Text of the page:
SOUTHINGTON — Town leaders have mixed opinions on Town Council Chairman Chris Palmieri’s recent appointment as principal of DePaolo Middle School.
The educator and Democratic councilor said he feels the two positions won’t conflict and a majority of the Board of Education agreed when they voted to promote him from assistant principal to principal of the school last week. He also oversees lifeguards during the summer with the town’s Parks and Recreation Department.
Palmieri said he feels he’s been successfully managing his commitments since starting as an administrator at DePaolo 14 years ago. Students will remain his top priority, he said.
“I have turned down other opportunities I could have had in the past because I love what I’m doing and I’m fully committed to DePaolo. I consider it a family,” Palmieri said.
Two board members, including Chairman Brian Goralski, said they had reservations about Palmieri’s ability to devote the necessary time to each job as well as the possible complications from holding the two positions. Palmieri was appointed by a 7 to 2 vote. Usually such appointments are unanimous.
Goralski, a Republican, said his vote last week wasn’t against Palmieri but in the best interest of the district. He was concerned about “the perceived conflict of interest in the community and the real conflict that he’s the top administrator of the building.”
“I don’t believe he was the best choice given the circumstances,” Goralski said. “Chris has 100 percent of my support moving forward, he just didn’t have my vote that night.”
Terri Carmody, education board vice chairwoman and a Republican, said she didn’t agree with the concerns of the two board members who voted against Palmieri’s appointment.
“Those are their personal opinions,” Carmody said. “Chris has put 13 years in as an assistant principal… I felt that he deserved that.”
Mark Sciota, town manager and former town attorney, has advised Palmieri that he’s allowed to vote on budgets as long as the vote doesn’t specifically involve payroll. The Town Council doesn’t determine pay for administrators, who are Board of Education employees, and doesn’t have line-item control over how the education board spends money allocated to it.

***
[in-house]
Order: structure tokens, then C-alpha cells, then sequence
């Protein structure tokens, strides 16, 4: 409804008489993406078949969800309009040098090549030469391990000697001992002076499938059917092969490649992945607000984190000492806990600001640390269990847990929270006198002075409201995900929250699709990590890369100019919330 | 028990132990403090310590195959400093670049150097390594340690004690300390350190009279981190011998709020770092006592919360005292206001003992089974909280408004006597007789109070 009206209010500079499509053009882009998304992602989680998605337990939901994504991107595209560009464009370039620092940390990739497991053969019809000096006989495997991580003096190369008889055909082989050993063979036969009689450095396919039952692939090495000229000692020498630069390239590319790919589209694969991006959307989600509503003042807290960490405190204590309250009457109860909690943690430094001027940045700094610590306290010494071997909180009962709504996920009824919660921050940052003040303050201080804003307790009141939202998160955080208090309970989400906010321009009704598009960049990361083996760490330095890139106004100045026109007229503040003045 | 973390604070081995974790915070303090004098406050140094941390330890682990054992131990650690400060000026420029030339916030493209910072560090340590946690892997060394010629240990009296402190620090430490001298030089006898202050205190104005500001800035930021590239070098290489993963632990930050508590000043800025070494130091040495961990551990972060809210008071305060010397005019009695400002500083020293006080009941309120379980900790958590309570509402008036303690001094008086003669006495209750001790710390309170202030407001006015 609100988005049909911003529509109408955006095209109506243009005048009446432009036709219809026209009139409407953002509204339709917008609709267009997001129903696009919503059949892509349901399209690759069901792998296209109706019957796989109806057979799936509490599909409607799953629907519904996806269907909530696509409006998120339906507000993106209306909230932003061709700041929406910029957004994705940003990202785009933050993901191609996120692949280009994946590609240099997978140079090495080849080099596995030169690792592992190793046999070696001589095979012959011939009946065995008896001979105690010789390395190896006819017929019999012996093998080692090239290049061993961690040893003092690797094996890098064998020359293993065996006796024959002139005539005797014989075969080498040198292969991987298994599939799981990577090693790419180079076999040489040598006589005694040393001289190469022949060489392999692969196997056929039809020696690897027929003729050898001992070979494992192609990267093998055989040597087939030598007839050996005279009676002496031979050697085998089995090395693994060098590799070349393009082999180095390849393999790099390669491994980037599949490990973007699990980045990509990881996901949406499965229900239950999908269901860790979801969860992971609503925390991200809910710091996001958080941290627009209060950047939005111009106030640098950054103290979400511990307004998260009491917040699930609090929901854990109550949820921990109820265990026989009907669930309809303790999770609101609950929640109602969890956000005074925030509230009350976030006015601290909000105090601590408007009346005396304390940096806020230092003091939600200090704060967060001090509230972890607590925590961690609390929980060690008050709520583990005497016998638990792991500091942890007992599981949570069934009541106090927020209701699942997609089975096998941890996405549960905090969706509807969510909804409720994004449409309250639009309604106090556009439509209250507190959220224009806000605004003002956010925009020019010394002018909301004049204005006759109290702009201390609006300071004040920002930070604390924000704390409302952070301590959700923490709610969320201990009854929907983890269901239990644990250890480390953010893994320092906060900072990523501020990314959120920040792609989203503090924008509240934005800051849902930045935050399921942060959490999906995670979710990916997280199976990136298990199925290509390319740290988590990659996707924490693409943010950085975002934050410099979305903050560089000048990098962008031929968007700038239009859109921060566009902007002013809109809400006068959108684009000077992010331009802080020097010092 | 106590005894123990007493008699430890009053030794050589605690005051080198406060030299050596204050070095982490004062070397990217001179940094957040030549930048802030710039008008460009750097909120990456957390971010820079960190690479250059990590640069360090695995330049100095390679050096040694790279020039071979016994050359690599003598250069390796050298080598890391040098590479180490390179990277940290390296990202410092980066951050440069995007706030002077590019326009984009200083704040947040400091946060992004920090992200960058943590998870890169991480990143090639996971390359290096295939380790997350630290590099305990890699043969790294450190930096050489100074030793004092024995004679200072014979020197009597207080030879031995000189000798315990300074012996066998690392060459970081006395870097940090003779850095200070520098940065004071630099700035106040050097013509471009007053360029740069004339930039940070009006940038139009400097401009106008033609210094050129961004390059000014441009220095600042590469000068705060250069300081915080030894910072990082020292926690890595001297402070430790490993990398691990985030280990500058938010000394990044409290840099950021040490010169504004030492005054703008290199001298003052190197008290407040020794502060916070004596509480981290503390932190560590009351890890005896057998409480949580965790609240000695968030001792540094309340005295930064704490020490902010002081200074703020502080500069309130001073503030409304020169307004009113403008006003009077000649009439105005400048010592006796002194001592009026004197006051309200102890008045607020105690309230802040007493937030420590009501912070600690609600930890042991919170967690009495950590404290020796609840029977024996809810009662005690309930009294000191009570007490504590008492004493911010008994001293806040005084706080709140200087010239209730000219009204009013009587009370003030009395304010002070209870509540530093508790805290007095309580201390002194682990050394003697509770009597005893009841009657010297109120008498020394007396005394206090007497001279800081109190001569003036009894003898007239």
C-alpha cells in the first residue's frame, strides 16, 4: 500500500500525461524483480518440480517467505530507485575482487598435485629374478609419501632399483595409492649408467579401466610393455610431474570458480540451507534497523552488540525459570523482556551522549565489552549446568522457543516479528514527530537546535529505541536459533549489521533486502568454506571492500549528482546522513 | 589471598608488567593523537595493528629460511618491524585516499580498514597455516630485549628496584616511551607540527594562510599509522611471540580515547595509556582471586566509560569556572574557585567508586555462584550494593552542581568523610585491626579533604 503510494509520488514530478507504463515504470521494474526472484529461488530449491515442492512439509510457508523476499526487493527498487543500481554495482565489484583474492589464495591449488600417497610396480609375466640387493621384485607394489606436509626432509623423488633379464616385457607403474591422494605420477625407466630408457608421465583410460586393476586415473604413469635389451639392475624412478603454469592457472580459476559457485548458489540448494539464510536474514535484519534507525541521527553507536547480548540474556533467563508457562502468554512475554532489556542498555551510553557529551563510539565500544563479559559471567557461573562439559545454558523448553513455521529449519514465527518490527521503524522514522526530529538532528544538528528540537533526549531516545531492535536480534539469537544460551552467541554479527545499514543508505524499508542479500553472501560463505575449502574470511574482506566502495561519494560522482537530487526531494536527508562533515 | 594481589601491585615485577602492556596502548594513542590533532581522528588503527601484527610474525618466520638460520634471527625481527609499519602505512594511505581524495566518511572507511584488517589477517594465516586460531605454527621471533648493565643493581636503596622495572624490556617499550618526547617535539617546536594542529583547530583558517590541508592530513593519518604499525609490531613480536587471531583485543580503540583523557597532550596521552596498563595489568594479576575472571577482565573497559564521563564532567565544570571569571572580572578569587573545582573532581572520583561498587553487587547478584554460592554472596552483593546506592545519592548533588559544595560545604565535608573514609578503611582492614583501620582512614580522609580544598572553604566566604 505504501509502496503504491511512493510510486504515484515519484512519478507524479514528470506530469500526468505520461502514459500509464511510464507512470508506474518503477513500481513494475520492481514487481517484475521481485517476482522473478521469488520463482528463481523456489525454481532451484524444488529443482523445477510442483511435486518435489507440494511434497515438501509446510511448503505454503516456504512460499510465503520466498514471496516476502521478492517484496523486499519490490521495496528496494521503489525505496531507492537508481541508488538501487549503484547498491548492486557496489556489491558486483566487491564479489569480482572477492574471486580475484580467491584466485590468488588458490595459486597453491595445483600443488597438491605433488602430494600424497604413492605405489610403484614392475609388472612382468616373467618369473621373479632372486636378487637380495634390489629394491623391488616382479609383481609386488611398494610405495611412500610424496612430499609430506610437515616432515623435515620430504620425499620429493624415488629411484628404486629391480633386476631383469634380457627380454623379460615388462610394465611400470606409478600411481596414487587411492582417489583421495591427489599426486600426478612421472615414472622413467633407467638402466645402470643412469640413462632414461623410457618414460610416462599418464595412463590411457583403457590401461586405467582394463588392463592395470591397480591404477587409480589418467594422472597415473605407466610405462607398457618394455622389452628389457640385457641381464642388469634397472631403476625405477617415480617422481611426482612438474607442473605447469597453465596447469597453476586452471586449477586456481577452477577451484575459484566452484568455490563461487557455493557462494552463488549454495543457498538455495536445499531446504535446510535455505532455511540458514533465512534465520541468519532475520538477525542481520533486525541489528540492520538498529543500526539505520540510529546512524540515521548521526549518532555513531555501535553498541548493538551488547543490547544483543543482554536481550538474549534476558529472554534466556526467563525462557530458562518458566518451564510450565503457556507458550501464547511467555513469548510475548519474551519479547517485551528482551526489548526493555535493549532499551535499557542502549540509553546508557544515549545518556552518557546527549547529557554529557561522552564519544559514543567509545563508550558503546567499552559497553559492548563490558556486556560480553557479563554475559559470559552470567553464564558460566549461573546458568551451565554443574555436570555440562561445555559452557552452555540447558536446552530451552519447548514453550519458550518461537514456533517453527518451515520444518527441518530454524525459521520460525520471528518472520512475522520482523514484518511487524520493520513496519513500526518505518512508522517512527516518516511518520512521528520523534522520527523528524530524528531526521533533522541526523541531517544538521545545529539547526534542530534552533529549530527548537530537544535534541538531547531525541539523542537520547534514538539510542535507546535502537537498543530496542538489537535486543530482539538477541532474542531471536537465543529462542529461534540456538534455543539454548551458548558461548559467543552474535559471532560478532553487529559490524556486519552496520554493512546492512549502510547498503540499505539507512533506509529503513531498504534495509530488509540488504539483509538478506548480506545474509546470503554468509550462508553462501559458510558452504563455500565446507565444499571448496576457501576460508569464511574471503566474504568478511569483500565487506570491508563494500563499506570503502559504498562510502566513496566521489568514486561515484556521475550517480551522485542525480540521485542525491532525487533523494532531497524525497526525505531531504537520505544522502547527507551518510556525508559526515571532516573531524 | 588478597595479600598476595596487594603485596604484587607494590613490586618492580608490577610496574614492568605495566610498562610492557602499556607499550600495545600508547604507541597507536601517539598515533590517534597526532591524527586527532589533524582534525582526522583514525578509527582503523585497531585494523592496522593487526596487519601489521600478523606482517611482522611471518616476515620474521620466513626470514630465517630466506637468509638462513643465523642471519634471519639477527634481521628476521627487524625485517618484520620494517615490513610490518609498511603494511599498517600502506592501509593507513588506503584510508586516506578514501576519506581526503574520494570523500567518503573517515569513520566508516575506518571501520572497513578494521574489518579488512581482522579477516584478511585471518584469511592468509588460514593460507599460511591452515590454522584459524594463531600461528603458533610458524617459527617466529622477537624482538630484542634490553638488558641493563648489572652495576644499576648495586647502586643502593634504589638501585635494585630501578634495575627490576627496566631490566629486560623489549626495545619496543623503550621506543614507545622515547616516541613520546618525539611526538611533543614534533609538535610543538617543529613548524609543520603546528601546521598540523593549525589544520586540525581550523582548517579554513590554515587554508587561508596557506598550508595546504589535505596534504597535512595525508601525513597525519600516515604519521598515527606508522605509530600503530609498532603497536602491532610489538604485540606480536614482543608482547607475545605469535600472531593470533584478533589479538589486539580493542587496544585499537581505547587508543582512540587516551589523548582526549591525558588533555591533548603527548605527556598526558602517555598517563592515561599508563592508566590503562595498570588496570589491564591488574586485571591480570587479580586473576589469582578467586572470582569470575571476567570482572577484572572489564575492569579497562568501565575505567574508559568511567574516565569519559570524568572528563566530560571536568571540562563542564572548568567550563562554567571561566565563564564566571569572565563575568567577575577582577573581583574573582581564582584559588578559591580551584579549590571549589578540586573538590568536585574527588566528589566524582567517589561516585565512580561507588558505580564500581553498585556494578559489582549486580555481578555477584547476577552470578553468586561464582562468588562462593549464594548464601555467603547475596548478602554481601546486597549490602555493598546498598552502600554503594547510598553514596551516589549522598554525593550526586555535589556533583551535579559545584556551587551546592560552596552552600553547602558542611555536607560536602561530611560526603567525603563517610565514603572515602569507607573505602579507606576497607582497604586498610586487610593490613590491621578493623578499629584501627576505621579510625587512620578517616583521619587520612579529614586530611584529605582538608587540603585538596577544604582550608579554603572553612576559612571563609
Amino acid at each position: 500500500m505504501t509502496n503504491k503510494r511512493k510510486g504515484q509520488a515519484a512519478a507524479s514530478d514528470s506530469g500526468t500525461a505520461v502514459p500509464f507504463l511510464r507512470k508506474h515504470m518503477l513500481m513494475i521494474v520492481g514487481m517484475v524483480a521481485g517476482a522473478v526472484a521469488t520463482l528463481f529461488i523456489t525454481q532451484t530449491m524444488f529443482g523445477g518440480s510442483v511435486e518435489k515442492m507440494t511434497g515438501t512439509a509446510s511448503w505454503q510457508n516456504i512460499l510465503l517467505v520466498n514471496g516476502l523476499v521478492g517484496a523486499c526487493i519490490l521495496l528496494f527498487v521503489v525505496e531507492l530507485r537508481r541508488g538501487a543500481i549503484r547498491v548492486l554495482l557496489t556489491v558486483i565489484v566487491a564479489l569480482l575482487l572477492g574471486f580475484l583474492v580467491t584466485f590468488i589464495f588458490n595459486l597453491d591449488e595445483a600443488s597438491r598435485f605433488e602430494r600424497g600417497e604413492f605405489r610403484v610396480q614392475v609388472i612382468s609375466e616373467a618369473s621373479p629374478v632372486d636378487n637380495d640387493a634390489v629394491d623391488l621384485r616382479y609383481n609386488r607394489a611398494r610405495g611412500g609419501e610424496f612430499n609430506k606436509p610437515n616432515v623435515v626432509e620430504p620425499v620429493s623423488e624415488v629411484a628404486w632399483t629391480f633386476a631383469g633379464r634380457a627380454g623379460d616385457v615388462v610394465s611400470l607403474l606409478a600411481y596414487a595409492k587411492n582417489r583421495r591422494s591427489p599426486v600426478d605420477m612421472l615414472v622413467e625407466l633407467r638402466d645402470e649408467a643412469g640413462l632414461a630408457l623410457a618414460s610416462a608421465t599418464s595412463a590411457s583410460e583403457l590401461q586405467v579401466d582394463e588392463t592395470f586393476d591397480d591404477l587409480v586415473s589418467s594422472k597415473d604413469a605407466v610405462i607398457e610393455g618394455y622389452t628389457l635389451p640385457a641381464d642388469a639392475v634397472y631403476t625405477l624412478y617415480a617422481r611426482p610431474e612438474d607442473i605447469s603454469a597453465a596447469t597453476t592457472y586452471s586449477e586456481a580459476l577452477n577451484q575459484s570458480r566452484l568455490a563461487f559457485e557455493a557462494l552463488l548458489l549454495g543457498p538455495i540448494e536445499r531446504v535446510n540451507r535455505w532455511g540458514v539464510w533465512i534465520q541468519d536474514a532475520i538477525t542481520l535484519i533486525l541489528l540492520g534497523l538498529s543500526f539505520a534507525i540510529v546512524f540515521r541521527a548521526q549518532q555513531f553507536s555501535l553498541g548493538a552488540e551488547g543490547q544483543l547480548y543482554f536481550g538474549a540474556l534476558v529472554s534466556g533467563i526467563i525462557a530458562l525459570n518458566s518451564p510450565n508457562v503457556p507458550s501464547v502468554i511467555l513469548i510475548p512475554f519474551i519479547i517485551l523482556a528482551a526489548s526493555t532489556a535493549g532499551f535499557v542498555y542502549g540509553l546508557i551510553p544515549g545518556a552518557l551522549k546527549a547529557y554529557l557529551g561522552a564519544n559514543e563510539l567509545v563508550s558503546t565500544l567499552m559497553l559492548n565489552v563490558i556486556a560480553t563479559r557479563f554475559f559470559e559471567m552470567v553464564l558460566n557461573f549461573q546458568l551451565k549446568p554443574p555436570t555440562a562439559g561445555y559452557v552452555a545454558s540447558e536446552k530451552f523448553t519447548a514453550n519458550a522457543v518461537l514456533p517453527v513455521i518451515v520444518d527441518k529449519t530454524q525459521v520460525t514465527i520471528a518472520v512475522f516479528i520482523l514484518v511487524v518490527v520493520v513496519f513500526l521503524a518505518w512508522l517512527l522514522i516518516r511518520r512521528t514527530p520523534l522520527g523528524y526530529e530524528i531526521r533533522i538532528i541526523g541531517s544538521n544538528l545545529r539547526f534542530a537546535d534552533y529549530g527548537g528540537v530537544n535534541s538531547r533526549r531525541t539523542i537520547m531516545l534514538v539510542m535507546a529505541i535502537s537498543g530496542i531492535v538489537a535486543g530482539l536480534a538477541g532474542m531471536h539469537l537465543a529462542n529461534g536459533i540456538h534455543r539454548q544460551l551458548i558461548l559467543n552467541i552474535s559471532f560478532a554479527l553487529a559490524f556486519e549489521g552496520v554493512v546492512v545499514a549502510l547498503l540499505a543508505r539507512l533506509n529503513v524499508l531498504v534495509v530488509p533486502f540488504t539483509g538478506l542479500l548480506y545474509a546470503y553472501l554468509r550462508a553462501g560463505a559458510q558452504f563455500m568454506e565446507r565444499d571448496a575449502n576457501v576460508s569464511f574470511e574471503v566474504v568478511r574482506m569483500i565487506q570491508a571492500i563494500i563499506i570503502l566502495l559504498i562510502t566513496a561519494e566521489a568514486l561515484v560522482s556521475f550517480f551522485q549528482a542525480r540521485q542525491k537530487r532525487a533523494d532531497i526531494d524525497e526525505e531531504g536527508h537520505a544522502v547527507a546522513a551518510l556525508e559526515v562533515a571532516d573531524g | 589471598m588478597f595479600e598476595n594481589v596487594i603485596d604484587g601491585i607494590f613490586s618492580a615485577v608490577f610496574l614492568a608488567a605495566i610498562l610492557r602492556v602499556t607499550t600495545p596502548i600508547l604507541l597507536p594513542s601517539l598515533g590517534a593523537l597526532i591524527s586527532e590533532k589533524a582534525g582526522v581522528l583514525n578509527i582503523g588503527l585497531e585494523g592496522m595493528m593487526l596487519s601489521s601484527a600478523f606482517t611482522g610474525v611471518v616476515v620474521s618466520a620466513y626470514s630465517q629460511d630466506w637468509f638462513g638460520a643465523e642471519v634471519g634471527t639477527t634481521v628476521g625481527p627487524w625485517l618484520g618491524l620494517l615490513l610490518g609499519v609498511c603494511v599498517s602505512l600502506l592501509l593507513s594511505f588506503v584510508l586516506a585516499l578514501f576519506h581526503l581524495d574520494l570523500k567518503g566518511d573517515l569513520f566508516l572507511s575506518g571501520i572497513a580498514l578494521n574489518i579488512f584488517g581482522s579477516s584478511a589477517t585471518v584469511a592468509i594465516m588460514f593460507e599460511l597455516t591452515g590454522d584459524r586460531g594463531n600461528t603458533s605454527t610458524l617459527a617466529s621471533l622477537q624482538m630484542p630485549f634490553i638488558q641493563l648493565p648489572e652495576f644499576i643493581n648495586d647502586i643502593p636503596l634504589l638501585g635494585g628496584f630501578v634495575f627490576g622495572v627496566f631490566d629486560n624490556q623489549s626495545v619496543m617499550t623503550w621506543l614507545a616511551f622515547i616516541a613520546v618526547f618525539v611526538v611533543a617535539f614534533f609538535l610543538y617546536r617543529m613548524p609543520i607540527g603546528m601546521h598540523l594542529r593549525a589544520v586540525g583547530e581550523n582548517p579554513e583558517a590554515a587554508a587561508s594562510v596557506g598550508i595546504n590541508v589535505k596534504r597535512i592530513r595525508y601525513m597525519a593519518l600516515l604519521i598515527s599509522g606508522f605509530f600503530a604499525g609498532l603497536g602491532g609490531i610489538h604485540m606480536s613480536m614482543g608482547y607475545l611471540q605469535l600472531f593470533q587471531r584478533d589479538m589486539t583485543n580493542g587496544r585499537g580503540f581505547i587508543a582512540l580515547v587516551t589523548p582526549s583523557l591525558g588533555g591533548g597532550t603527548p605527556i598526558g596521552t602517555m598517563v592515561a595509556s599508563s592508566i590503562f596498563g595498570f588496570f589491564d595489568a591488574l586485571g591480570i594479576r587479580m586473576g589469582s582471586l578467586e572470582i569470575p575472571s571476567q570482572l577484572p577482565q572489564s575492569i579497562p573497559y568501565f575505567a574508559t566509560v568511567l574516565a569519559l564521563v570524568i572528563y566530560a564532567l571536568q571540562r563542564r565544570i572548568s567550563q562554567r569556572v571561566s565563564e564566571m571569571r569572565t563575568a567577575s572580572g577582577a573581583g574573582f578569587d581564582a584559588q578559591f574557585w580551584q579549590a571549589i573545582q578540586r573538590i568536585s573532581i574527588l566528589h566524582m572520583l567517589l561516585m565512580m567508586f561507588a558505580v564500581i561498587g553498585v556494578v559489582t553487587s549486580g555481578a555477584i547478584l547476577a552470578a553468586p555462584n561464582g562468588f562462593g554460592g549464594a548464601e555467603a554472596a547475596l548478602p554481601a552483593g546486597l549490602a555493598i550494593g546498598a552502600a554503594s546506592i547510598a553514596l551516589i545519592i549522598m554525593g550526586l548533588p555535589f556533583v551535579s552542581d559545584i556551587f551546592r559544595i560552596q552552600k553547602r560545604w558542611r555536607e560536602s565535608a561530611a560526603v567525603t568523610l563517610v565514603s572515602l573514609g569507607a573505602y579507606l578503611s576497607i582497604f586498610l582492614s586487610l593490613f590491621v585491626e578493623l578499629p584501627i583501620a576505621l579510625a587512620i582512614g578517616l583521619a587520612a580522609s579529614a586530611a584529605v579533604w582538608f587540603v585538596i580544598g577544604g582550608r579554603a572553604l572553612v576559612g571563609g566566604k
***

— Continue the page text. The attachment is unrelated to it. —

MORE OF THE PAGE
As a member of the administrators’ union, Palmieri’s salary and benefits are determined through collective bargaining.
Palmieri said a second opinion from Town Attorney Carolyn Futtner agreed with Sciota’s previous positions. State law allows Board of Education employees to serve on any elected groups, with the exception of the school board, Palmieri said.
Michael Riccio, a Republican councilor and prior council chairman, said he feels Palmieri has to choose between his different roles. Riccio said he is concerned about Palmieri’s paid roles of principal and lifeguard coordinator.
“You can’t be getting a paycheck for the same time period for two different jobs in the same municipality,” Riccio said. “Chris has some serious choices he needs to make. He can’t continue to do everything and be effective in all these roles he plays.”
Palmieri said the pool supervision work takes place during the summer and weekends. His primary job at DePaolo hasn’t suffered from his involvement elsewhere, he said, and there haven’t been issues.
“I think actions speak louder than words,” he said, citing his record.
Victoria Triano, Republican minority leader, said career and volunteer position decisions were up to Palmieri.
“We all have things we’re involved in,” she said. “It comes down to a question of what our feelings will be about how much time is involved, is it an indirect conflict of interest? We all have to answer that for ourselves.”
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